WAIMANALO, Hawaii - Served up chilled and ready for sipping, thirsty customers just can't seem to get enough of Nalo Made Lemonade. 

You can find the signature mason jar bevy all over Oahu's farmers markets, roadside, and on their 52 acre farm where it's mixed up from scratch. 
    
"Well...In the beginning it was a surprise, it's like wow this is amazing what people like," Dominic Kadooka of Waimanalo Country Farms said.

Kadooka and his family churn out big batches of the stuff to keep up with orders. On a busy week they can go through 1400 lemons. Because they use up so much fruit, the Kadooka's sometimes buy lemons from other local farms.     

"As far as the recipe, it's mathematics and you just got to go according to taste but the one that we have, we call it perfect," Kadooka said. 

The freshly squeezed drink isn't this farm's only success story. To understand that, you have to go back to its beginning circa in 1940. 

That was when the fields were filled with watermelons as depicted in a newspaper clipping the family saved. The popular golden fruit developed quite the following.     

Uncle Ron Wong kept up with demand but would eventually change up the family's cash crop.   

Back in the early 70s is when he switched over to growing sweet corn.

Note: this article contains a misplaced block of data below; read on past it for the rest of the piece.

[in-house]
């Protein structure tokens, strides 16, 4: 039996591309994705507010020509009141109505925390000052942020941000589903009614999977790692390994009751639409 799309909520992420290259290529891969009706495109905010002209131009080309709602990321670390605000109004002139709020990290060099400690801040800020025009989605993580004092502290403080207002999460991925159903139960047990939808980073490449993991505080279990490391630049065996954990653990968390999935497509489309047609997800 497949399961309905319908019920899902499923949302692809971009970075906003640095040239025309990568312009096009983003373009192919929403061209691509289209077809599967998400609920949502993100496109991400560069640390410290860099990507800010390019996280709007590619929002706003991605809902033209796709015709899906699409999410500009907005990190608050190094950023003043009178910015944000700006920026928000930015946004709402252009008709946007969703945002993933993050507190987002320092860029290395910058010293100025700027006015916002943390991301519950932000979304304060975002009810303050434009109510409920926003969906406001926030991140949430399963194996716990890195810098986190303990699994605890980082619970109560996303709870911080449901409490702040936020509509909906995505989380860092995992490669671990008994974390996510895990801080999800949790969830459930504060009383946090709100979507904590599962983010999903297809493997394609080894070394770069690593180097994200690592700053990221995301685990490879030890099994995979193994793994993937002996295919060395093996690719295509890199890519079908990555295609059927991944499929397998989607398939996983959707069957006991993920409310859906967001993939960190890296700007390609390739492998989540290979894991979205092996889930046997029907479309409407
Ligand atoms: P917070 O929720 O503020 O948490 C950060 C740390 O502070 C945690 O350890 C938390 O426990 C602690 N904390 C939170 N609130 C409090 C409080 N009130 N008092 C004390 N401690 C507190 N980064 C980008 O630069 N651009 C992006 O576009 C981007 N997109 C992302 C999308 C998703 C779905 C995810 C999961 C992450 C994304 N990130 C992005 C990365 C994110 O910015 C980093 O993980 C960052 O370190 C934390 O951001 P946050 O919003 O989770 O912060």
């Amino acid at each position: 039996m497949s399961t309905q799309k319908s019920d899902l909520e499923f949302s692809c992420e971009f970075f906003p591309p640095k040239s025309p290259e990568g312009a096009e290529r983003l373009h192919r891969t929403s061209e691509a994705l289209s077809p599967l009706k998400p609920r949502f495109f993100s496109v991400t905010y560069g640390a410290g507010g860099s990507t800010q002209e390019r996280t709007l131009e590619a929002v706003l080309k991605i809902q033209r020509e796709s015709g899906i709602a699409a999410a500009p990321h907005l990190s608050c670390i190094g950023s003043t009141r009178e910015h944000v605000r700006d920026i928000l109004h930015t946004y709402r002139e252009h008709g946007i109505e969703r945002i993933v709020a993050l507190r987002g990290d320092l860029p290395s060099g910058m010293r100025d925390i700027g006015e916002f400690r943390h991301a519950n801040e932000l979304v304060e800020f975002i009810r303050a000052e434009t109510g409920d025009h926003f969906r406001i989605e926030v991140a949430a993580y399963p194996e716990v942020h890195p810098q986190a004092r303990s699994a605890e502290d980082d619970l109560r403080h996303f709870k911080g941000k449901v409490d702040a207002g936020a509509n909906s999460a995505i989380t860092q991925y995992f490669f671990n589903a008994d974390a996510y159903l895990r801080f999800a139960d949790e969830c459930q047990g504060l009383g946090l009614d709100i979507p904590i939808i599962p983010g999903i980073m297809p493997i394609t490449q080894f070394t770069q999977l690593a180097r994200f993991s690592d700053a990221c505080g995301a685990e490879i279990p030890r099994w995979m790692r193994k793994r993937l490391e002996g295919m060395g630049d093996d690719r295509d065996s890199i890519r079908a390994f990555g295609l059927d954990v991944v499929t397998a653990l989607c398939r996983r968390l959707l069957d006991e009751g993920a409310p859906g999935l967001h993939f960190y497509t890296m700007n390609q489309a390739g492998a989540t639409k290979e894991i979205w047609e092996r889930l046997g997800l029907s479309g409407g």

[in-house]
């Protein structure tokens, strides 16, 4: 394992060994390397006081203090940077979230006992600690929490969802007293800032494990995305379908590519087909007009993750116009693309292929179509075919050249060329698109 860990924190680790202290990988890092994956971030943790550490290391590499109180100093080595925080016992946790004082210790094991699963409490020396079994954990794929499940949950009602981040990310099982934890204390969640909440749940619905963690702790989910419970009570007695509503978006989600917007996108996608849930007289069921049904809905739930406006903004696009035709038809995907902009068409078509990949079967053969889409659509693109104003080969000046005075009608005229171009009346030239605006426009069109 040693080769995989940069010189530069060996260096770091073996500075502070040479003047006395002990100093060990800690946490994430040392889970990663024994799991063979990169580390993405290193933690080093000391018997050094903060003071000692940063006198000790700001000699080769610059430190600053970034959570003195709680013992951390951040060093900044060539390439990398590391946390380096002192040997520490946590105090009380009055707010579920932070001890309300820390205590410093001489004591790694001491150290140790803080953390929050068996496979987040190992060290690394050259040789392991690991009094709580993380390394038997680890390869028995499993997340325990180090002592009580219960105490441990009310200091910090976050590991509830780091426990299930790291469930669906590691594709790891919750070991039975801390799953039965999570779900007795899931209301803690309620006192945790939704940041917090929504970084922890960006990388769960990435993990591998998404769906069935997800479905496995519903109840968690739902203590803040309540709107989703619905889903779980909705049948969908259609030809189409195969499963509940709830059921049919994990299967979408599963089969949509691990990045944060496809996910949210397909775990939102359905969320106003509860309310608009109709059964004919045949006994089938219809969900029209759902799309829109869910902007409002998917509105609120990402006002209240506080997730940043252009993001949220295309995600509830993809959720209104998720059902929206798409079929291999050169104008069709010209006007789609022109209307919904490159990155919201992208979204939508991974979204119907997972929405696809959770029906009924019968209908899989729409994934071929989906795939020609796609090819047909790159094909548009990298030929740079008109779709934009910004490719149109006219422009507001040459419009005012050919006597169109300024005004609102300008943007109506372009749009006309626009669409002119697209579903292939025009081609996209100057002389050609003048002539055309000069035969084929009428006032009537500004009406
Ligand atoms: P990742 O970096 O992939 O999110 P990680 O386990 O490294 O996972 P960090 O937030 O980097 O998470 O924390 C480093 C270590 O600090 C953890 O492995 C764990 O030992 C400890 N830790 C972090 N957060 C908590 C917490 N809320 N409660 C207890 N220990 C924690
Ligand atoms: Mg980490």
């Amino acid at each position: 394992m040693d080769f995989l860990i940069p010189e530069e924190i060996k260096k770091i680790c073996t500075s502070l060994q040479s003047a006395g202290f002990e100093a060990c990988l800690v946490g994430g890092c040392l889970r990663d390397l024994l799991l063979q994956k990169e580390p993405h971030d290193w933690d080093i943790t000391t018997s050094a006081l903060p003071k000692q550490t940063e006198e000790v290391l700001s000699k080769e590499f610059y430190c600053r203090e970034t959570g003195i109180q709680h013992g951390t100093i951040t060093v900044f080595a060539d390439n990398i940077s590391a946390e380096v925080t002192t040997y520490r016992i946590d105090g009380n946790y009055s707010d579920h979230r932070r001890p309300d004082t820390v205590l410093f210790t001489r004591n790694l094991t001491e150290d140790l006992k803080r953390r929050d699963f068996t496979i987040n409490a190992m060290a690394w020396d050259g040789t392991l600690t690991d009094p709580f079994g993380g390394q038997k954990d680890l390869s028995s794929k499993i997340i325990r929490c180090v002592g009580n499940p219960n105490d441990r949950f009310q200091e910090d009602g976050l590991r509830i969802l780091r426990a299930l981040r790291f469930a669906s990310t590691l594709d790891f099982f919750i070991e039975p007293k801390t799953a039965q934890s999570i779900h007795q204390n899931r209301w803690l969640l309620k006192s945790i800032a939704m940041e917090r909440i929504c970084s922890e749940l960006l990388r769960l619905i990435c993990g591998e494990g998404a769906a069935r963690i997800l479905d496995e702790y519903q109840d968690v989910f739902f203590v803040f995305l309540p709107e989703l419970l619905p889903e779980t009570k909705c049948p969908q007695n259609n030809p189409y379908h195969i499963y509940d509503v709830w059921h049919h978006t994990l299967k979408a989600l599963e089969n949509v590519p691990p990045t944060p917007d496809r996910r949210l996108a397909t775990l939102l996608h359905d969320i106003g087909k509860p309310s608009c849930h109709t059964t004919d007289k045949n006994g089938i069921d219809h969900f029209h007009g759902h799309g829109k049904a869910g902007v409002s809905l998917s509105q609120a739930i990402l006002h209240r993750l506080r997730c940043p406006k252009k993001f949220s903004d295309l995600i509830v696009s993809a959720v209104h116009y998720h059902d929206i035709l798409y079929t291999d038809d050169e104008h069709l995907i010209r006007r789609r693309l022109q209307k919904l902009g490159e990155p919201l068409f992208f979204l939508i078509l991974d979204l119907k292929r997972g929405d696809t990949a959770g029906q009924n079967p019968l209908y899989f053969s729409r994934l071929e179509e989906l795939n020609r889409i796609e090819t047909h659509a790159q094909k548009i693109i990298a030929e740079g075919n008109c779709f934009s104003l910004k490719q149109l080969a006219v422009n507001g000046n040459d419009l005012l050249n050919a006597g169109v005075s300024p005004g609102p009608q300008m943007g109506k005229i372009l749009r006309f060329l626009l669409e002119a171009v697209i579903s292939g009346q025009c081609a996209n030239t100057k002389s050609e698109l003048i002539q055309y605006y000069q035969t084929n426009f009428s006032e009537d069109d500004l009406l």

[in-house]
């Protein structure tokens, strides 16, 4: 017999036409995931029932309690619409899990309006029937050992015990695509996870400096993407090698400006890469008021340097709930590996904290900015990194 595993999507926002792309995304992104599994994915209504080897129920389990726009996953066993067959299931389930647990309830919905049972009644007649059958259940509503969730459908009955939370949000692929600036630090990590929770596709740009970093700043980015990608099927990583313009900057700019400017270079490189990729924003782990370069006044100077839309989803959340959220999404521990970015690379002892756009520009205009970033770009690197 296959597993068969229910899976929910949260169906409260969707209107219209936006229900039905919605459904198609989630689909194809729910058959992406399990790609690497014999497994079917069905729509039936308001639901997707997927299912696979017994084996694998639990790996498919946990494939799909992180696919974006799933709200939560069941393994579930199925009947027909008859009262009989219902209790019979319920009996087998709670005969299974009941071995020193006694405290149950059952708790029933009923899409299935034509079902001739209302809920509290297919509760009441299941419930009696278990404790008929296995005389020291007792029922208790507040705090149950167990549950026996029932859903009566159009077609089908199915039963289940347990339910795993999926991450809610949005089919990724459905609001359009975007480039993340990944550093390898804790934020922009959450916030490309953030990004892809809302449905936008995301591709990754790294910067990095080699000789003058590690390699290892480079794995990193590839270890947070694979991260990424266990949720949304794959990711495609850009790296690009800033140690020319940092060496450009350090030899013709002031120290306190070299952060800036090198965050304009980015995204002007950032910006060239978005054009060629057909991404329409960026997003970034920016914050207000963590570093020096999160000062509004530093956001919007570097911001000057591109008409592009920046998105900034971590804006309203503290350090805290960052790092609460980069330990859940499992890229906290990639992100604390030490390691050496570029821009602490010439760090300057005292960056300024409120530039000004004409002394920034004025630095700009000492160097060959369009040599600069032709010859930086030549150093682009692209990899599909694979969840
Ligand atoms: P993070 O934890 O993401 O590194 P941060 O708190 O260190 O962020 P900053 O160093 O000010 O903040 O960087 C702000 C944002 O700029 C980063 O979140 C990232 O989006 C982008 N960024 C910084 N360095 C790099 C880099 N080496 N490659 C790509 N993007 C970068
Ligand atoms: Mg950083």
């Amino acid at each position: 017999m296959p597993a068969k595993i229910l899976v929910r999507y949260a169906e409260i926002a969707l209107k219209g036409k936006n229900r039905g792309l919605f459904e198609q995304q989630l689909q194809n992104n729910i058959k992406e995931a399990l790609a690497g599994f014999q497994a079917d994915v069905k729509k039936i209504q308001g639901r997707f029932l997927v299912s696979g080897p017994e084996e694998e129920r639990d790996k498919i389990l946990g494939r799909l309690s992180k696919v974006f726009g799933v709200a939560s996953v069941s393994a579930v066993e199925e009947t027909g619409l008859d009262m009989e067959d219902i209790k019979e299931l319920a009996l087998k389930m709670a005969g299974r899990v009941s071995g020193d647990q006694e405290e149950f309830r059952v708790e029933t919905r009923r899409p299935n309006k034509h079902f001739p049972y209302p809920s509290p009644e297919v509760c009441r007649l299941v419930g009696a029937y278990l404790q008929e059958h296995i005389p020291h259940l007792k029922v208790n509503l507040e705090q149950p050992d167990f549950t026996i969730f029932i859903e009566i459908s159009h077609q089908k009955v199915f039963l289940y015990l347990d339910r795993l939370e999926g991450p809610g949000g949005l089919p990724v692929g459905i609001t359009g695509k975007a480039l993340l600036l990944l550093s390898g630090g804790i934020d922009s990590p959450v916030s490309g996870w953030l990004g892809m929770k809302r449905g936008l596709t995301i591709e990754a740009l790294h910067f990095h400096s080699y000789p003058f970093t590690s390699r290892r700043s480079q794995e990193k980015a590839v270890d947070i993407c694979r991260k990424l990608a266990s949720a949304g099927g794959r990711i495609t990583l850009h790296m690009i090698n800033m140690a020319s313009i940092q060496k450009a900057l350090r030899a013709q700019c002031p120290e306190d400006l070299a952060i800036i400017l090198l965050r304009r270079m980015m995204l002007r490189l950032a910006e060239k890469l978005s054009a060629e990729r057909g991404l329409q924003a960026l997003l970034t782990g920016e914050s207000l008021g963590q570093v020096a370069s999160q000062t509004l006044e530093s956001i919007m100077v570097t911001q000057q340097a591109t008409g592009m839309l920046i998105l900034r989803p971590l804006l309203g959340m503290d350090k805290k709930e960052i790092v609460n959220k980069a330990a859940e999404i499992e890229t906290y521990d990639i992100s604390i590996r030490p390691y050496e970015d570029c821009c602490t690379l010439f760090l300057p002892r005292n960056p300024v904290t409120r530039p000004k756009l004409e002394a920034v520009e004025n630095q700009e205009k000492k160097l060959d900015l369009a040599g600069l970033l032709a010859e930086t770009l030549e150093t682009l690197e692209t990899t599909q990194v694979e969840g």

"That's what he focused on because it was only a two month turn around, they took it out to the trucks on the highway's and they sold it there and
that's how we do it today," Kadooka said. 

From planting to harvest, it's an ohana affair...

"Not only is it sustainable for us as a family but we feed people, nobody going starve. We go to work and we can make our own food. That's what I love about it," Kadooka said. 

Kadooka's daughters represent the family run farm's 5th generation. Their husbands have joined the business too.  

Cheyenne and her hubbie are expecting a baby boy in June and can't wait to pass down the family tradition.  

"I hope that he can just roam, have fun be a boy, get dirty," Cheyenne said.

Midway through KITV's tour of the sprawling property, they passed a 2 acre sunflower field that was just in full bloom just a few weeks ago.

Its unobscured views and colorful backdrop attracted hundreds of onlookers anxious to snap picture after picture.  

Another popular draw, their annual pumpkin patch each October.

Work on this farm never ends and the Kadookas hope they can continue the work just like loved ones before them did for decades. The land is owned by the state and it's unclear when the lease will be up.

"It's got a lot of history it's got a lot of blood sweat and tears that we put into the ground here, what I hope for is if it at least gets pro long so at least our children can raise their kids here and have that same experience," Kadooka said.

For now, the focus is on embracing techniques passed down through generations and finding ways to catapult those concepts into the future.